FSA grace period - March 15, 2020
If your company offers a Flexible (or Flex) Spending Account (FSA) as part of its health benefits package, time is tight for employees to use their remaining 2019 funds. The grace period deadline for calendar year plans is fast approaching.
Generally, employees must use their FSA money within the plan year. Employers, however, may offer one of two options for an extension of unused funds:
- FSA Grace Period: Employers may provide a grace period of up to two-and-a-half months for employees to use their FSA money (March 15 for calendar year plans).
- FSA Carryover: Employers may allow employees to carry over up to $500 per year to use in the following year.
Last-minute ideas for spending FSA funds:✔ Contact Lenses
✔ Contact Lens Solution
✔ Prescription Sunglasses
✔ Reading Glasses
✔ Laser Eye Surgery
✔ Arch Supports/Orthopedic Insoles
✔ Hearing Aids/Batteries
✔ Ice Packs
✔ Blood Pressure Monitors
✔ Rubbing Alcohol
✔ Counseling (exceptions apply)
✔ Chiropractic Services
Employers may offer either of these options, but not both. In fact, employers are not required to offer either option. Many do, though, as it’s an added benefit.
Educating employees on FSA
An FSA is a use-it-or-lose-it benefit. At the end of the year (or grace period), employees lose any money left in their accounts. Thus, it’s important for employees to plan carefully and not put more money in an FSA than they think they’ll spend within a plan year.
Employees may not fully understand how FSAs work. If employees are fresh out of college and new to the workforce, this might be the first time they’re managing their own health care expenses. They may not realize how to budget and prepare for these costs.
Employees who are in the middle of their careers and who may be raising a family could have different needs than others just starting out. These employees may be able to make the most of their FSA money to cover costly ER visits for kids’ sports injuries, eye doctor expenses, and other costs associated with raising a family.
Your empty nester employees may want to reduce their FSA funds. However, reducing their FSA contributions could bump them up into a higher tax bracket, since their take-home pay would increase. They might want to consult with a financial advisor before making any changes.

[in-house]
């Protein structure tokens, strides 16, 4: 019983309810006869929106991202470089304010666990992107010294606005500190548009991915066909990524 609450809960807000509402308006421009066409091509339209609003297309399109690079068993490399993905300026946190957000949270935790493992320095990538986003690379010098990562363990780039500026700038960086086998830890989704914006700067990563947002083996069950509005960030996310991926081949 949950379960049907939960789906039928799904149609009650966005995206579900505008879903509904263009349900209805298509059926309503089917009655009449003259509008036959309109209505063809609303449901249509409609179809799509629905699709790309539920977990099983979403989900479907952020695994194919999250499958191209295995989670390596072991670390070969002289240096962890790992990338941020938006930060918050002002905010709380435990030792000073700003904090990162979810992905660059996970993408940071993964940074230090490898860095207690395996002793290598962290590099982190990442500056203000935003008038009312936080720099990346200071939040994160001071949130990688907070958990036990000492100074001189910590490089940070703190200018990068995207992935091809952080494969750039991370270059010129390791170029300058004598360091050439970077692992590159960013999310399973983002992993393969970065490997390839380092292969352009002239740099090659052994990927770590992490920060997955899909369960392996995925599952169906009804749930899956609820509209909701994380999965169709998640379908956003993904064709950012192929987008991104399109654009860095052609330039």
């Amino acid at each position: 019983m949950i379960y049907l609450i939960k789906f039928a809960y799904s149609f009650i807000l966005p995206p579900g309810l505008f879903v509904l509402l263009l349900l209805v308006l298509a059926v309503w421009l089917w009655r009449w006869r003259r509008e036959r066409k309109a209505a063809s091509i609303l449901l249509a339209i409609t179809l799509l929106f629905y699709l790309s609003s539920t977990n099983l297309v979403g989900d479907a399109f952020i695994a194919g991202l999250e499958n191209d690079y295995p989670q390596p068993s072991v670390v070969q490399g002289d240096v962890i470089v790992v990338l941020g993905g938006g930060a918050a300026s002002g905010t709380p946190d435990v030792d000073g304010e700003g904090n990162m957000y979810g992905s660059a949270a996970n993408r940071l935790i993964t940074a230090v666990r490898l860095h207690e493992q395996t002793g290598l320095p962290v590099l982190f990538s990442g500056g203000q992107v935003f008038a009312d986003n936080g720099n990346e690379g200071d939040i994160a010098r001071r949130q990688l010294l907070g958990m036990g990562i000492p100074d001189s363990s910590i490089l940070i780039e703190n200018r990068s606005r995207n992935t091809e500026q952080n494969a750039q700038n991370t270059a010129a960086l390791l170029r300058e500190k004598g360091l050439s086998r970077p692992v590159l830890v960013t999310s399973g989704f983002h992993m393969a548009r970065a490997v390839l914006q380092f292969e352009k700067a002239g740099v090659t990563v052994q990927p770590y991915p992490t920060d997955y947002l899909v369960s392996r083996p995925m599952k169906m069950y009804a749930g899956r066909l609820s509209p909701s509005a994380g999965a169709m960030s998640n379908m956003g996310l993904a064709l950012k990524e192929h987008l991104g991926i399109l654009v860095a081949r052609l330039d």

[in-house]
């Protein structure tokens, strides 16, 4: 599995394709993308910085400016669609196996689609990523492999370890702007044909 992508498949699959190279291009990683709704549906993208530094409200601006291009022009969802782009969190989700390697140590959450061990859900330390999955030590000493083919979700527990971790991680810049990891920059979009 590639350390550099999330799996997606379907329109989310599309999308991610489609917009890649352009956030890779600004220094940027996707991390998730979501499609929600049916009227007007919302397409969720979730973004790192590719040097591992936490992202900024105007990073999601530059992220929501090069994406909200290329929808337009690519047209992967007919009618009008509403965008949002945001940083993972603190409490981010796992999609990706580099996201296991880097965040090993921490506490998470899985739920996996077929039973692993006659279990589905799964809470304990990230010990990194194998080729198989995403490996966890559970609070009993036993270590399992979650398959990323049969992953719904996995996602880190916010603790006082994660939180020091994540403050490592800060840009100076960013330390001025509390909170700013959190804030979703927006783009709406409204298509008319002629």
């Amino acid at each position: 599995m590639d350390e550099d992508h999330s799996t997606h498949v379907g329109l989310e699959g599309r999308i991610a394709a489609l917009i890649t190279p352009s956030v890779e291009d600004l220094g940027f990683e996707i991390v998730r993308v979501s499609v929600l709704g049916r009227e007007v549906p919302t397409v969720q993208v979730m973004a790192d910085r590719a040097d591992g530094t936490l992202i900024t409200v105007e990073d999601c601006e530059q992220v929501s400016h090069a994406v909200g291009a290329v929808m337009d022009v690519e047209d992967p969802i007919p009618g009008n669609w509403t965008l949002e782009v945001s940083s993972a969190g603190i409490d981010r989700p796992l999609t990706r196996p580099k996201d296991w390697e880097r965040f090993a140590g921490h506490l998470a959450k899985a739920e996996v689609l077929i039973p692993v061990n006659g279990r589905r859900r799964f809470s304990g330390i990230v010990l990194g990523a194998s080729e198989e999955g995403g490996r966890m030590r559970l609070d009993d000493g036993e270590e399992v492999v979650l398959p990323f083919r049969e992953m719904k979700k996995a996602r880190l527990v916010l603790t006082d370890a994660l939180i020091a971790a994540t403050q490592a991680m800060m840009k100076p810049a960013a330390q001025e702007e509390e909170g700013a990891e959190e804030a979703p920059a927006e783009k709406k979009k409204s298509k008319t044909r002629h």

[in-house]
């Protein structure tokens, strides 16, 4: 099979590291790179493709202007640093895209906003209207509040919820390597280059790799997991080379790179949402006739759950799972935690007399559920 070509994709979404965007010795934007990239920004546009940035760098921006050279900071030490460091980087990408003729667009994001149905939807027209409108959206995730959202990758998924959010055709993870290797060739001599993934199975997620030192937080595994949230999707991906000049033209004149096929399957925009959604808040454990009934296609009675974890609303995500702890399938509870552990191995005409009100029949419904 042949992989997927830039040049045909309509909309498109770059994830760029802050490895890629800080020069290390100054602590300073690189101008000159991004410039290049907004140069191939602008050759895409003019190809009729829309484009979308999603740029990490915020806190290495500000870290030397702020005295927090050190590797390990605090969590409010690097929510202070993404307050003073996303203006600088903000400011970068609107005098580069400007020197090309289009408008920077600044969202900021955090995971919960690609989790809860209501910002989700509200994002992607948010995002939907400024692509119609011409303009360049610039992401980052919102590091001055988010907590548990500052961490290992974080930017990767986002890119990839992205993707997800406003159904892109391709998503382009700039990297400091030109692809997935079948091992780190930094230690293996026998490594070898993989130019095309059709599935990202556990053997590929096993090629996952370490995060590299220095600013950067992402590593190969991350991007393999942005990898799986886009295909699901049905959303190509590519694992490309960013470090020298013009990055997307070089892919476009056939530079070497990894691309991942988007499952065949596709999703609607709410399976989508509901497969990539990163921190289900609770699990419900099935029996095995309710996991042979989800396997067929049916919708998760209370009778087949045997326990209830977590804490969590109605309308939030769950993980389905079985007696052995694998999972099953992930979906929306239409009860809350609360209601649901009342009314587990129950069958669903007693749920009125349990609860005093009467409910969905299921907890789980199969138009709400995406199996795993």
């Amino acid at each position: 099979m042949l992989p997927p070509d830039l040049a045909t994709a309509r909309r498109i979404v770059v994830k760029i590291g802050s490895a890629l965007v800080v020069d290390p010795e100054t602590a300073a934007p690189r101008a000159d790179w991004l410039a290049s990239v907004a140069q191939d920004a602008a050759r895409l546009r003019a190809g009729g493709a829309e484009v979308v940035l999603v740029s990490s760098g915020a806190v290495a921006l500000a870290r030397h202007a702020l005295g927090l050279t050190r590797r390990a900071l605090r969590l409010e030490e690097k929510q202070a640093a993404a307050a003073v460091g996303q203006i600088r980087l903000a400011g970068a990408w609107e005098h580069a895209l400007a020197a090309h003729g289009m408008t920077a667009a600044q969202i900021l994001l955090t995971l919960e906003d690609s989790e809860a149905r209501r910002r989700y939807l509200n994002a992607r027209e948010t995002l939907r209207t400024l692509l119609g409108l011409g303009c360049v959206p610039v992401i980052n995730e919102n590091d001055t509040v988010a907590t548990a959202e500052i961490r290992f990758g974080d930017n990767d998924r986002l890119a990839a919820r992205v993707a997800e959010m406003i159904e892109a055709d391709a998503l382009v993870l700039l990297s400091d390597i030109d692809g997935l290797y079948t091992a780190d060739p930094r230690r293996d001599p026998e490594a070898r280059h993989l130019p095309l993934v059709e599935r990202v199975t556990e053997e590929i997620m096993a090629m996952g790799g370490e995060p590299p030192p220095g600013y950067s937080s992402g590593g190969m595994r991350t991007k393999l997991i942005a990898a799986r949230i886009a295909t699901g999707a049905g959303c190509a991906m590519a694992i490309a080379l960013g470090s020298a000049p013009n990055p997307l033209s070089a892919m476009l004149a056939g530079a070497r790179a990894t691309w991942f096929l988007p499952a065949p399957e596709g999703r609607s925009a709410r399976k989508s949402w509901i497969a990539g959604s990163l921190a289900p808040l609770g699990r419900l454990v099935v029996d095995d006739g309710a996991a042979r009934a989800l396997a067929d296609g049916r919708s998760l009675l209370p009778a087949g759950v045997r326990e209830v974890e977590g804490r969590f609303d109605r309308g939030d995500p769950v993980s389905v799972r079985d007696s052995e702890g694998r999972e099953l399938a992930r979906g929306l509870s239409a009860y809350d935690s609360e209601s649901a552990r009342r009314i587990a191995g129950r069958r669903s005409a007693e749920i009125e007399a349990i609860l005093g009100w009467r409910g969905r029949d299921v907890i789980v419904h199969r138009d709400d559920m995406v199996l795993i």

No matter what demographics apply to your employees, it’s good to have educational strategies in place throughout the year. Whether this includes periodic reminders to use funds or general FSA information, communicating year-round is key. Some basic FSA facts to share with employees can include:
- Tax savings. Employees don’t pay taxes on FSA money. This means employees save an amount equal to the taxes they would have paid on the money set aside for health care costs.
- Employer contributions. Employers may make contributions to employees’ FSAs (but aren’t required to).
- Fund limits. Currently, FSAs are limited to $2,650 per year. Spouses can each have their own FSA fund, but they can’t both get reimbursed for the same expense. Funds pay for health care expenses of employees and their spouses or dependents (if applicable). Employees can spend FSA funds on deductibles and copayments, but not on insurance premiums.
- Fund coverage. Employees can spend FSA funds on prescription medications, as well as over-the-counter medicines with a doctor’s prescription. Reimbursements for insulin are allowed without a prescription. FSA money may also be used to cover costs of medical equipment like crutches, supplies like bandages, and diagnostic devices like blood sugar test kits.
Key to remember: FSA funds are a great way to offset health care costs. Be sure employees know what’s considered an eligible expense and when fund deadlines are approaching.
Michelle Higgins is an Associate Editor on the Human Resources Publishing Team at J. J. Keller and she creates content on a variety of employment-related topics including benefits, compensation, overtime, wage deductions, exempt/nonexempt employees, health and retirement plans, independent contractors, and child labor.
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